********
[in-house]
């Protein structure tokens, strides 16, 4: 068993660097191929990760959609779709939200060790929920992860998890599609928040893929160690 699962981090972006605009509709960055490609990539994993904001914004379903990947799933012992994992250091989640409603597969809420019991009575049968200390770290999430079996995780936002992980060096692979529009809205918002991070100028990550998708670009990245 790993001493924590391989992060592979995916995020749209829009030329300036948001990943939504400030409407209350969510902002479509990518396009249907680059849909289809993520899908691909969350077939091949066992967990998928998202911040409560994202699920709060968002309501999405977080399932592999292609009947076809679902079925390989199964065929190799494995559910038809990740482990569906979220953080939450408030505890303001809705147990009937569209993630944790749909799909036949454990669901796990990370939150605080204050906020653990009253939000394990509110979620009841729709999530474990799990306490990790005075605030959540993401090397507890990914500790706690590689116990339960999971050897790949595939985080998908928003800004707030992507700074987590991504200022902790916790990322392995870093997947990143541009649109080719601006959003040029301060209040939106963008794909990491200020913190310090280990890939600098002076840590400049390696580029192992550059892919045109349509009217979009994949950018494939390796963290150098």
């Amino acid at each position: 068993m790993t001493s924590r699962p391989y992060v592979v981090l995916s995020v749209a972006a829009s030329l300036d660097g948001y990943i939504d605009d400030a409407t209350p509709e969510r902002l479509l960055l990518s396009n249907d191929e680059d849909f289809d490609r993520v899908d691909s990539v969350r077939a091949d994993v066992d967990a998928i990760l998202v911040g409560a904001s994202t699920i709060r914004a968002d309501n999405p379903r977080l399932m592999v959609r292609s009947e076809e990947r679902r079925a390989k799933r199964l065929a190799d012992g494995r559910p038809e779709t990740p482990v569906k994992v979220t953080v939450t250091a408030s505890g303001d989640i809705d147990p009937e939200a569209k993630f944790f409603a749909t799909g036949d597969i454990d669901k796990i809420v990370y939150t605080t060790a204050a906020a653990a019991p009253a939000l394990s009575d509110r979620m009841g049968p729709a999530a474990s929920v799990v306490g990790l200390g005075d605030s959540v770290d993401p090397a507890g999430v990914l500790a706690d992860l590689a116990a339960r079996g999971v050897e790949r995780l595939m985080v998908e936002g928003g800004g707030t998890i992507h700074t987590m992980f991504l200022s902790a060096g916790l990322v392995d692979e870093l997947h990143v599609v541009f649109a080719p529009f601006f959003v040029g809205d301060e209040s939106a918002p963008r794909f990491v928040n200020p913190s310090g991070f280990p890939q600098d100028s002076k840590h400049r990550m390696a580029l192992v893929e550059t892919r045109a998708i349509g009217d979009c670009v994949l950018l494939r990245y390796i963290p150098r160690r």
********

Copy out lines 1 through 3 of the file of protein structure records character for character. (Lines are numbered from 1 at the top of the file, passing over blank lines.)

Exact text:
[in-house]
């Protein structure tokens, strides 16, 4: 068993660097191929990760959609779709939200060790929920992860998890599609928040893929160690 699962981090972006605009509709960055490609990539994993904001914004379903990947799933012992994992250091989640409603597969809420019991009575049968200390770290999430079996995780936002992980060096692979529009809205918002991070100028990550998708670009990245 790993001493924590391989992060592979995916995020749209829009030329300036948001990943939504400030409407209350969510902002479509990518396009249907680059849909289809993520899908691909969350077939091949066992967990998928998202911040409560994202699920709060968002309501999405977080399932592999292609009947076809679902079925390989199964065929190799494995559910038809990740482990569906979220953080939450408030505890303001809705147990009937569209993630944790749909799909036949454990669901796990990370939150605080204050906020653990009253939000394990509110979620009841729709999530474990799990306490990790005075605030959540993401090397507890990914500790706690590689116990339960999971050897790949595939985080998908928003800004707030992507700074987590991504200022902790916790990322392995870093997947990143541009649109080719601006959003040029301060209040939106963008794909990491200020913190310090280990890939600098002076840590400049390696580029192992550059892919045109349509009217979009994949950018494939390796963290150098």
């Amino acid at each position: 068993m790993t001493s924590r699962p391989y992060v592979v981090l995916s995020v749209a972006a829009s030329l300036d660097g948001y990943i939504d605009d400030a409407t209350p509709e969510r902002l479509l960055l990518s396009n249907d191929e680059d849909f289809d490609r993520v899908d691909s990539v969350r077939a091949d994993v066992d967990a998928i990760l998202v911040g409560a904001s994202t699920i709060r914004a968002d309501n999405p379903r977080l399932m592999v959609r292609s009947e076809e990947r679902r079925a390989k799933r199964l065929a190799d012992g494995r559910p038809e779709t990740p482990v569906k994992v979220t953080v939450t250091a408030s505890g303001d989640i809705d147990p009937e939200a569209k993630f944790f409603a749909t799909g036949d597969i454990d669901k796990i809420v990370y939150t605080t060790a204050a906020a653990a019991p009253a939000l394990s009575d509110r979620m009841g049968p729709a999530a474990s929920v799990v306490g990790l200390g005075d605030s959540v770290d993401p090397a507890g999430v990914l500790a706690d992860l590689a116990a339960r079996g999971v050897e790949r995780l595939m985080v998908e936002g928003g800004g707030t998890i992507h700074t987590m992980f991504l200022s902790a060096g916790l990322v392995d692979e870093l997947h990143v599609v541009f649109a080719p529009f601006f959003v040029g809205d301060e209040s939106a918002p963008r794909f990491v928040n200020p913190s310090g991070f280990p890939q600098d100028s002076k840590h400049r990550m390696a580029l192992v893929e550059t892919r045109a998708i349509g009217d979009c670009v994949l950018l494939r990245y390796i963290p150098r160690r």